The Four Chaplains: ‘The Calm in the Chaos’
The Four Chaplains, part of the Murals of York program operated by the York County Heritage Trust, is one of 18 large panels on the side of buildings in York. For additional details on this panel, see Murals of York .
The legacy of the Four Chaplains lives on.
First, Newsweek used the heroic sacrifice by the four World War II chaplains as part of its lead-in to a story on the military chaplaincy. The magazine ran a postage stamp depicting York Rabbi Alexander D. Goode and his three colleagues who gave up their lifevests and seats on life boats to their fellow men in uniform and went down with the S.S. Dorchester in 1943.
An article headlined ‘Chaplains: The Calm in the Chaos’ stated: …
‘On a frigid night in 1943, the U.S. transport ship Dorchester was sailing near Greenland when it was hit by a torpedo from a German sub. Among the dead were four chaplains — two Protestants, a Catholic and a Jew — who gave their own life jackets to men on deck. They could be heard praying together as the massive ship slipped under water, and their sacrifice and compassion became the stuff of legend.’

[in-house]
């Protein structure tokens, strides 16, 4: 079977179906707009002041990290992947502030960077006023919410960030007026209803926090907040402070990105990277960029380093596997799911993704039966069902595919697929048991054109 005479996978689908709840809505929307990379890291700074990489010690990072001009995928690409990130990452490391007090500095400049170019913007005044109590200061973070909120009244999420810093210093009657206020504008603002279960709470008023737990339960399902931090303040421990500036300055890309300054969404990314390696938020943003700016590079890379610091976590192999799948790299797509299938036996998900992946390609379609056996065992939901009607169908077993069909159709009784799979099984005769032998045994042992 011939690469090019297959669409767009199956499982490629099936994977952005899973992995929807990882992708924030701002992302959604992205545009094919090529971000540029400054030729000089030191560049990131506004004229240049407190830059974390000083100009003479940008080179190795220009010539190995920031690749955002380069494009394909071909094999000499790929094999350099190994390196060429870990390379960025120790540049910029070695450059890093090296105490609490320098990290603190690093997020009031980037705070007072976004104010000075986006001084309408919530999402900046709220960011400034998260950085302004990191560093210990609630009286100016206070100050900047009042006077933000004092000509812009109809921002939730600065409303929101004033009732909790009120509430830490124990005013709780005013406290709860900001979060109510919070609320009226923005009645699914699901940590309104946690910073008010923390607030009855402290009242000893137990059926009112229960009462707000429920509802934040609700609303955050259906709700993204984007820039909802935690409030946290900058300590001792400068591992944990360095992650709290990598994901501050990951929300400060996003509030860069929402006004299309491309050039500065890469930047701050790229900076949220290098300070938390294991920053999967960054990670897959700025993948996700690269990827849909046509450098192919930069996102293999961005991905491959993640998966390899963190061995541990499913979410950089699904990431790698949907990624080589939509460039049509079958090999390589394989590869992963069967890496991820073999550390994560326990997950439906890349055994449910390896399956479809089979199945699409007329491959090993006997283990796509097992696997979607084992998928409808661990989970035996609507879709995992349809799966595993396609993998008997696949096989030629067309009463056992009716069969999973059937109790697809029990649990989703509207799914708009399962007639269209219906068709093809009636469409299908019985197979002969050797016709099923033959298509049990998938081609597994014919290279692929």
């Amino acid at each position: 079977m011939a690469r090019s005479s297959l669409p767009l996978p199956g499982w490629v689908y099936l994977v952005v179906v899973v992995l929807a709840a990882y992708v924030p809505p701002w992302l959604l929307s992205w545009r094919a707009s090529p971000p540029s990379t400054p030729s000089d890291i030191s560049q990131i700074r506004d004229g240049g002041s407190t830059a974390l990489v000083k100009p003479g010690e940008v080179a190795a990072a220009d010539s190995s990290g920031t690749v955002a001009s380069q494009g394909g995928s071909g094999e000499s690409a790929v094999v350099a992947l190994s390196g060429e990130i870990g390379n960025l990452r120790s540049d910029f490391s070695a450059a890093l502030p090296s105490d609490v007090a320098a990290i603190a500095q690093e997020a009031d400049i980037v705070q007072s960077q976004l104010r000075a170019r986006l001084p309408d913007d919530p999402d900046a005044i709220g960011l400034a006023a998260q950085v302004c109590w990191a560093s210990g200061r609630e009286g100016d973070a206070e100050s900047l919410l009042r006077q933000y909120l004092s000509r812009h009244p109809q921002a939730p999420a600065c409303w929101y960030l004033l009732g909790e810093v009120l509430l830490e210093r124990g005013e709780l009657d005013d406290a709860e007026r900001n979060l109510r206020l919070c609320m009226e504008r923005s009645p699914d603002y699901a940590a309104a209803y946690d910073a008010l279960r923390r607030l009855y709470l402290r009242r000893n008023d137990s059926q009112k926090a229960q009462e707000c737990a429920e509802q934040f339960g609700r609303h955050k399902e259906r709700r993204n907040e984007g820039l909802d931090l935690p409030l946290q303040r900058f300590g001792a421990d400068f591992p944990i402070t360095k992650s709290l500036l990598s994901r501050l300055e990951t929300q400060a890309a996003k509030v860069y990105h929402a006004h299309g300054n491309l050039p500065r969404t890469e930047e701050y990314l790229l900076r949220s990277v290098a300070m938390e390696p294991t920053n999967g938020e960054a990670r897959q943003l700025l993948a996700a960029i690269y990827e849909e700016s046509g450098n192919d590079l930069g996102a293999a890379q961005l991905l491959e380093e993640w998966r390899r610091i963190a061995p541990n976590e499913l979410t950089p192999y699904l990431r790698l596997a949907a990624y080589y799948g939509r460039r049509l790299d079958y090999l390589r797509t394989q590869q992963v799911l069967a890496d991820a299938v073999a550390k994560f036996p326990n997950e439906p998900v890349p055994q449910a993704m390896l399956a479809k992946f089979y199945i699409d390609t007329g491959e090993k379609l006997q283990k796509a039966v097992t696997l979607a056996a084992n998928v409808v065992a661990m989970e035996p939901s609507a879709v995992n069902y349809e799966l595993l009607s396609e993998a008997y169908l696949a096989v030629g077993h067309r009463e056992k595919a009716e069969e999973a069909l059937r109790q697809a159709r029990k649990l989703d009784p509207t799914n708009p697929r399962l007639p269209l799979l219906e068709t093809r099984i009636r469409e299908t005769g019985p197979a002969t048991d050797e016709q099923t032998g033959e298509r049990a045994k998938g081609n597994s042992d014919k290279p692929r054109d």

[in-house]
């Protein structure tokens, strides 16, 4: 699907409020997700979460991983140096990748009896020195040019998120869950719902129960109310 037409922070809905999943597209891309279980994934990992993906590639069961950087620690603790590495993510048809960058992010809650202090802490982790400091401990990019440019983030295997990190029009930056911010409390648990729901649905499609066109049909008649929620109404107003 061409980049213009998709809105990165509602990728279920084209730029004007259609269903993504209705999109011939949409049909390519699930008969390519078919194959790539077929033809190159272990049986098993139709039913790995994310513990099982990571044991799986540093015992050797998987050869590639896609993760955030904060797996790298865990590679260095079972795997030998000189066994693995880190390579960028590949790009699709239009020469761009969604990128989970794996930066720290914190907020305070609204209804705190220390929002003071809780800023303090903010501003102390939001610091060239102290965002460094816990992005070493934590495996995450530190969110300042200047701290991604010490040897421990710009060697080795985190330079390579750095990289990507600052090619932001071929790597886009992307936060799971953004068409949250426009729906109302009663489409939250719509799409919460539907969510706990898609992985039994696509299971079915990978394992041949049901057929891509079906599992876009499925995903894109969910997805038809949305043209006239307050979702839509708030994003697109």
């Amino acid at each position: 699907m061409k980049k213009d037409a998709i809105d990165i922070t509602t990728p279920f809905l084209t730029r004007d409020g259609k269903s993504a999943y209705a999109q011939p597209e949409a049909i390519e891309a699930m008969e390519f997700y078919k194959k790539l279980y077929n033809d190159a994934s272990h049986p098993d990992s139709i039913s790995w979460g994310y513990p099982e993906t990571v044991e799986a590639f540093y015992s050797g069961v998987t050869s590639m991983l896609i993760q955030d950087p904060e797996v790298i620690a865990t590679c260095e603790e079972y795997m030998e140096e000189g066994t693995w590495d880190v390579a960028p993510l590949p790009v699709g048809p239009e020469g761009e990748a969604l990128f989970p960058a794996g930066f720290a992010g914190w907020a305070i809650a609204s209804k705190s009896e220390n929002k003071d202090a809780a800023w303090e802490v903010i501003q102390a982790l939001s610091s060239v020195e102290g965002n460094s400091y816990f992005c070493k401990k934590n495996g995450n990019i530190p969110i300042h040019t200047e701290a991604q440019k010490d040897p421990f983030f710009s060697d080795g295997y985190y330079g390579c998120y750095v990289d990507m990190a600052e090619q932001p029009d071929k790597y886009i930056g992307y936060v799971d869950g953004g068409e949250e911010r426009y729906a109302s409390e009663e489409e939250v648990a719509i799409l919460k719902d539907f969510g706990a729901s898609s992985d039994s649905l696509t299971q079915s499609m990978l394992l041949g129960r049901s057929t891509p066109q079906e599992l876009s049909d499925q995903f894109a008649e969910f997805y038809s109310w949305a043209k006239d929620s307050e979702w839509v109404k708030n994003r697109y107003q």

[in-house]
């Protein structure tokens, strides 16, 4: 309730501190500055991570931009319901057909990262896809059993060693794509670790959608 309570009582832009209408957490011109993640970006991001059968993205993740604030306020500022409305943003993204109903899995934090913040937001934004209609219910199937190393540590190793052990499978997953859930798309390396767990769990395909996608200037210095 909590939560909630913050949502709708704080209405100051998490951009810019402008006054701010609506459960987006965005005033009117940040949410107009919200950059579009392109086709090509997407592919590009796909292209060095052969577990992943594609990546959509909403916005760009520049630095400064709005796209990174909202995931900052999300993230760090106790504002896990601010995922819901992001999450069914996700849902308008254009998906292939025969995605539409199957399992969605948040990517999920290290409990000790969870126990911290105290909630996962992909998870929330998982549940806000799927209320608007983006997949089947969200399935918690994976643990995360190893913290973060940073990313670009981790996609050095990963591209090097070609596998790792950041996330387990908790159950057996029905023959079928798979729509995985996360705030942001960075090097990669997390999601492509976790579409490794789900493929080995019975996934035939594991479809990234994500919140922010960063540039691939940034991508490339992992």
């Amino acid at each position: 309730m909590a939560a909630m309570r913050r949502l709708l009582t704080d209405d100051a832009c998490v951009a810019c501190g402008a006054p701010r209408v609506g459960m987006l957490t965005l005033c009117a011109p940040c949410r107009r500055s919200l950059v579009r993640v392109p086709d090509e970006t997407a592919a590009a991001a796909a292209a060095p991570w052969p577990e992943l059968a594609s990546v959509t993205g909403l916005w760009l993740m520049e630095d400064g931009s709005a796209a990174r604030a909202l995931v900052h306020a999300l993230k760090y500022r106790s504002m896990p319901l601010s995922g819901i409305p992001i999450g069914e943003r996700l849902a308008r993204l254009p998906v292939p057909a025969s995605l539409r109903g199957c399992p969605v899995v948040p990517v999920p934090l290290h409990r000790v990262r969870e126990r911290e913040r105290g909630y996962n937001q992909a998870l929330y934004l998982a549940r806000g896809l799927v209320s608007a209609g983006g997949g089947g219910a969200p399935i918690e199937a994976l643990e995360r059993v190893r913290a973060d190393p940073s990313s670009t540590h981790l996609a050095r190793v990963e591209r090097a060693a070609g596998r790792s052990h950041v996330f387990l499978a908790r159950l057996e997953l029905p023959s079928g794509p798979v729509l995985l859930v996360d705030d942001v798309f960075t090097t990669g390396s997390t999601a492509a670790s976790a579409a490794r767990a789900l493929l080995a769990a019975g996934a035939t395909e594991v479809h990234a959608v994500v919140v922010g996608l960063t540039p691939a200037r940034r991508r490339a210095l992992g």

Then comes a York Daily Record story previewing the annual Four Chaplains Prayer Breakfast in York.
The story noted this about the principal award recipient at the annual York gathering:
Henrietta Cook has the type of resume that would make Gandhi or Mother Teresa proud. She has given a lifetime of service to her family, friends and community. And on May 9, she will be honored for her service at the 15th Annual Four Chaplains Prayer Breakfast.
The legacy of the chaplains, indeed, lives on.
I’ve written before that York County, like many local areas, has a tendency to anoint heroes when they aren’t so. In Alexander D. Goode, York County can boast of a real hero whose selfless actions make him so.